Plus, you can be absolutely sure that a completely relevant workout session is waiting for you as soon as you get to the gym.
When to Hire a Personal Trainer
Not everybody needs or wants a personal trainer.
In all honesty, it can be quite intimidating. It might make you uncomfortable to work one-on-one with a pro if you’ve never set foot in a gym in your entire life.
But there are a few signs it might be time to hire a personal trainer.
- Your doctor or physician recommends it.
- You struggle to find the motivation to workout.
- You need help creating a workout routine.
- You have fitness goals and have no clue how to reach them.
- Your current routine just isn’t producing results.
- You want to switch it up a little.
The thing is – you don’t need to be a complete newbie to hire a personal trainer. A personal trainer can be useful to anyone that has fitness goals they’re interested in reaching.
The Cost of Hiring a Personal Trainer
Though personal trainers can definitely be useful in working toward your goals, hiring a personal trainer will cost you a good deal of money.
In most places in the United States, personal training rates are between $40 and $90 an hour. However, what you’re actually charged might be a flat fee for each session or an hourly rate.
This doesn’t seem like much for a single session. But personal training costs begin to add up if you have sessions several times per week or with a trainer who has higher rates.
The good news here is that free and discounted sessions might be a possibility.
Free & Discounted Training Sessions
Most gyms have personal trainers in-house 24/7. Unfortunately, just being a member of that gym doesn’t give you unlimited access to these personal trainers for your own personal use.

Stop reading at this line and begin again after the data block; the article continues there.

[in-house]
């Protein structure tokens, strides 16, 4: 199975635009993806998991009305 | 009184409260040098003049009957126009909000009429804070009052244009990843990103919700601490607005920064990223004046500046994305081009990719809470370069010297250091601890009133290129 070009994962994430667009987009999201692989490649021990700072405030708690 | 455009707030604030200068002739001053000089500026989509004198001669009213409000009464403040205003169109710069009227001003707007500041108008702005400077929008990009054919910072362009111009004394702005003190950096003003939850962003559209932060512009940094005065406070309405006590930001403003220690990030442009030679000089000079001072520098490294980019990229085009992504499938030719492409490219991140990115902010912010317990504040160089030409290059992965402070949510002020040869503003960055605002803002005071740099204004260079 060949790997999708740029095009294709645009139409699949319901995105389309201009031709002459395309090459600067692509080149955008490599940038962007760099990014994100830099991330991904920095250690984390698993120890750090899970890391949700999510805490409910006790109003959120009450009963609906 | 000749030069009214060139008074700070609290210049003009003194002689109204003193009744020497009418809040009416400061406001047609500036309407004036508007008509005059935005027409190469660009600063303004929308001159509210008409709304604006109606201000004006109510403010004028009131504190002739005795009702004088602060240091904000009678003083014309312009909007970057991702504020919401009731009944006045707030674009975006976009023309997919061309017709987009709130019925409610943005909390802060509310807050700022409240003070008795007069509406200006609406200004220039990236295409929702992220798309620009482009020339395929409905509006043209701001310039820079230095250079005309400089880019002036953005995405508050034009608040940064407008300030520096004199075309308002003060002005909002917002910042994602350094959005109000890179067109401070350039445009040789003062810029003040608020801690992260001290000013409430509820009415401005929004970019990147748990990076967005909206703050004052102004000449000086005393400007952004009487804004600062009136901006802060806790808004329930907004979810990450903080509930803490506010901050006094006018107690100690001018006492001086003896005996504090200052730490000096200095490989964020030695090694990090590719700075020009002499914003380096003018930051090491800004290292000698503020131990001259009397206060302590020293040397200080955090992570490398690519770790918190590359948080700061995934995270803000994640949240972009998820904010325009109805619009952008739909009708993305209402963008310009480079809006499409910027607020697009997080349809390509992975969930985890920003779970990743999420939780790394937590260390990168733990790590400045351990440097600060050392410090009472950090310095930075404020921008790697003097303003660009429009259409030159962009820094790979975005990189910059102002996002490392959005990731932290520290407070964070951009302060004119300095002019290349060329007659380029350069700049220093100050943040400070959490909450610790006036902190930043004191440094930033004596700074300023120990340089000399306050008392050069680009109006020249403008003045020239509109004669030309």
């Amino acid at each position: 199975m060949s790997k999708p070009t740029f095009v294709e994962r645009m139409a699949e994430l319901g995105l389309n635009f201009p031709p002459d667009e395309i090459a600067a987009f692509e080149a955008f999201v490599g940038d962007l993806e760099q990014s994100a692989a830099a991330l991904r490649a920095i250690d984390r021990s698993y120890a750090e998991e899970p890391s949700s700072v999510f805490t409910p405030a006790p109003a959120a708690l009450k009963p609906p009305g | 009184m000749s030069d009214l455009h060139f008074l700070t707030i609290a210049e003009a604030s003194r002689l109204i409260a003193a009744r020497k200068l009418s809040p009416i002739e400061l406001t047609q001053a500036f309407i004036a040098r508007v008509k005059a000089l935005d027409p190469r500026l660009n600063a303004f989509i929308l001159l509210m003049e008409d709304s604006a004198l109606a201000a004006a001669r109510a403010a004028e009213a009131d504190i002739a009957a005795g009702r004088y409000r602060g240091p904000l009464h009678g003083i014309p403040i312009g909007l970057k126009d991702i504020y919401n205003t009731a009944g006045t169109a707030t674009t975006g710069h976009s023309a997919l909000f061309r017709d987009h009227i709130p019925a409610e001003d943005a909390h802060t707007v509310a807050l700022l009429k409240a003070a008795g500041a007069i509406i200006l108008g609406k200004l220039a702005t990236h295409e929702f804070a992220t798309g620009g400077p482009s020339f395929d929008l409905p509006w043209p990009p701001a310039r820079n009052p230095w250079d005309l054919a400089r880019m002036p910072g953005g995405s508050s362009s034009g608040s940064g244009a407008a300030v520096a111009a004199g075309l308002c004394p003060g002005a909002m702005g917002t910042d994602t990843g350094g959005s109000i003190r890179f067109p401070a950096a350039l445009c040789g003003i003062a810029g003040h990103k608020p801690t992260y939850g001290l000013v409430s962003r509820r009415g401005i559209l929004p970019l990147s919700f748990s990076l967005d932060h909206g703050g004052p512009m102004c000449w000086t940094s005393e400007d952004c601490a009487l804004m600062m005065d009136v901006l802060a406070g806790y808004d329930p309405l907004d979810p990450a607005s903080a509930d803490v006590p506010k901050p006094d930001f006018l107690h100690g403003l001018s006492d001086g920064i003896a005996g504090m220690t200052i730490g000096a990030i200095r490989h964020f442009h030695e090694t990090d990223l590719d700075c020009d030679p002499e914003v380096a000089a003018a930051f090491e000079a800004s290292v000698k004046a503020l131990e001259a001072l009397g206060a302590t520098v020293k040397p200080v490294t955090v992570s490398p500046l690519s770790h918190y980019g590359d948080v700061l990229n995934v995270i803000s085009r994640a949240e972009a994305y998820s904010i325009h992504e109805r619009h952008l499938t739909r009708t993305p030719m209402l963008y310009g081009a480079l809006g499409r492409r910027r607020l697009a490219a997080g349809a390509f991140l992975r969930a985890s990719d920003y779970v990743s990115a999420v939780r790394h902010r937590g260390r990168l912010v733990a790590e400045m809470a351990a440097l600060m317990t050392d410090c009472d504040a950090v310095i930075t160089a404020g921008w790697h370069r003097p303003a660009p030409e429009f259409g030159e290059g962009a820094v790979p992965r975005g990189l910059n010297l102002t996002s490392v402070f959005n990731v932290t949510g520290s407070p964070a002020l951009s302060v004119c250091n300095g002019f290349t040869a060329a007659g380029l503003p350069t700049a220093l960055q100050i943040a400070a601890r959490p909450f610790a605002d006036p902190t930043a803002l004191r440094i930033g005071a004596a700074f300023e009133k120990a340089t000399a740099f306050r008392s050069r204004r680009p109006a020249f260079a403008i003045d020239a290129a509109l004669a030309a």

Gyms like Planet Fitness are quite the exception.
Planet Fitness offers a completely free program called PE@PF. As long as you’re a member of Planet Fitness, you’ll have unlimited access to small group training sessions that target specific muscles of the body or circuit training workouts.
Some gyms might even offer a complimentary personal training session to give you a feel for the gym and the trainers. Just keep in mind that these usually only include one session, after which point you have to pay.
Personal Trainer App
Just like anything these days, there is such a thing as “online personal training.” There are plenty of apps out there that can give you most of the benefits of having a personal trainer without the added costs.
Others have fees lower than $5 a month.
The benefits of these apps include personalized workouts based on your fitness goals, access to workout and exercise clips/videos, and the ability to record workout data (sets, reps, weight, exercises, etc.).
If money is tight and $40 or more an hour seems a bit steep, even a free version of personal trainer apps is better than nothing. In fact, these might be all you need to start working out again.
Choosing the Right Personal Trainer
Now, you’ve decided that a personal trainer is what you’re looking for. As excited as you might be to hire the first personal trainer that you meet, not every personal trainer has what you’re looking for.
Here’s what you should look for.
- Certification. About 89% of personal trainers hold certifications in the industry. Make sure that your personal trainer is certified by the NSCA, ACSM, NASM, ISSA, or ACE. It also helps if your personal trainer has specialized training that might help you specifically.
- Personality. You don’t have to be best friends with your personal trainer. But it’s a good idea to choose a trainer that you get along with and find motivating. You don’t want a personal trainer with a negative attitude or an aggressive style.